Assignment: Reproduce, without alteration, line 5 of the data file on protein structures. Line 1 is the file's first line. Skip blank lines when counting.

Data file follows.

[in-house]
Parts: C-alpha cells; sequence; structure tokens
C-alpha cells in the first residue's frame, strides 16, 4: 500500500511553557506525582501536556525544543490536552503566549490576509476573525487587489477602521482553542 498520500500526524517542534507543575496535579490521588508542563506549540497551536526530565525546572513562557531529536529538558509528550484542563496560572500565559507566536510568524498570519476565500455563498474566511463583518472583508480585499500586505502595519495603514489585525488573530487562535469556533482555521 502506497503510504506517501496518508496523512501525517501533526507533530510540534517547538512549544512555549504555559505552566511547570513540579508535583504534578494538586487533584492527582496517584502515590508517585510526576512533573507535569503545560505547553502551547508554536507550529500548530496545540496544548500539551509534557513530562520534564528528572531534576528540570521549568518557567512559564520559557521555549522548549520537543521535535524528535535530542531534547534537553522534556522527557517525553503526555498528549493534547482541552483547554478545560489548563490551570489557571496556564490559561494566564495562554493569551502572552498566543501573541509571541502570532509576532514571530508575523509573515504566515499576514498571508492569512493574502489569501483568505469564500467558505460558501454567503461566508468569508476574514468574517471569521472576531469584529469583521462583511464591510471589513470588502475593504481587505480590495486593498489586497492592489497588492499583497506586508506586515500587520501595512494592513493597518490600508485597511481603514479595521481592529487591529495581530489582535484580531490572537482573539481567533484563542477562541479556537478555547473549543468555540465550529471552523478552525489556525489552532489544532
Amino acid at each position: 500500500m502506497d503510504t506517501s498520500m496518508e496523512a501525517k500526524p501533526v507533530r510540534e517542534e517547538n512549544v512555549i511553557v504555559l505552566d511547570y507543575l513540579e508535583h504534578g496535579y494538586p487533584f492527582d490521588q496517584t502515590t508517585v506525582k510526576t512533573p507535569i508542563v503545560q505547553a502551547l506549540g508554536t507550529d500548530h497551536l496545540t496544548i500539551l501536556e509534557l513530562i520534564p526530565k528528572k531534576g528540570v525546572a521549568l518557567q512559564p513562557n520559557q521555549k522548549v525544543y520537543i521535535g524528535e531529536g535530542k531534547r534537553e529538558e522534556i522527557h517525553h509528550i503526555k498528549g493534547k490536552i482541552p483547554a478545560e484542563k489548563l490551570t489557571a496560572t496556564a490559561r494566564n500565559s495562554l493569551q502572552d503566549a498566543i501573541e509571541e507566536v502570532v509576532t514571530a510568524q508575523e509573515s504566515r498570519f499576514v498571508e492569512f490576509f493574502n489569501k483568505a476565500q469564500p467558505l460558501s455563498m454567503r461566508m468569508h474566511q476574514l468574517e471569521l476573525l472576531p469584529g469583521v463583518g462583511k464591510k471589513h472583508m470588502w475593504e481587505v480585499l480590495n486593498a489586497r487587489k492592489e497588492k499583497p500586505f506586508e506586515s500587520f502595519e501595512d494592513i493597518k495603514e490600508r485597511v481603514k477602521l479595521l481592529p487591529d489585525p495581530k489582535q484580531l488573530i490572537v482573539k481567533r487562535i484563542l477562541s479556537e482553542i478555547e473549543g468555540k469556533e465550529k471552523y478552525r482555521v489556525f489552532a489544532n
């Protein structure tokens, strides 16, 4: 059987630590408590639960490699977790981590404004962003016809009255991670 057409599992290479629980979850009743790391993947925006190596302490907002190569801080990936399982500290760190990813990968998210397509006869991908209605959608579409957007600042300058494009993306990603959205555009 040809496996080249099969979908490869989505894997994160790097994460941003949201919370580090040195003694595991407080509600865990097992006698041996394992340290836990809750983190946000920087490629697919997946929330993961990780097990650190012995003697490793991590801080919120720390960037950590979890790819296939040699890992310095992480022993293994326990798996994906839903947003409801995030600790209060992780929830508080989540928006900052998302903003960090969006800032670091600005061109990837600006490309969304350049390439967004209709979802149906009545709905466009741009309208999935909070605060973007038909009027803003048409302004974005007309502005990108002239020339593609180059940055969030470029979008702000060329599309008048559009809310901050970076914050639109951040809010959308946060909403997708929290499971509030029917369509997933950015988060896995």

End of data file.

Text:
């Protein structure tokens, strides 16, 4: 059987630590408590639960490699977790981590404004962003016809009255991670 057409599992290479629980979850009743790391993947925006190596302490907002190569801080990936399982500290760190990813990968998210397509006869991908209605959608579409957007600042300058494009993306990603959205555009 040809496996080249099969979908490869989505894997994160790097994460941003949201919370580090040195003694595991407080509600865990097992006698041996394992340290836990809750983190946000920087490629697919997946929330993961990780097990650190012995003697490793991590801080919120720390960037950590979890790819296939040699890992310095992480022993293994326990798996994906839903947003409801995030600790209060992780929830508080989540928006900052998302903003960090969006800032670091600005061109990837600006490309969304350049390439967004209709979802149906009545709905466009741009309208999935909070605060973007038909009027803003048409302004974005007309502005990108002239020339593609180059940055969030470029979008702000060329599309008048559009809310901050970076914050639109951040809010959308946060909403997708929290499971509030029917369509997933950015988060896995």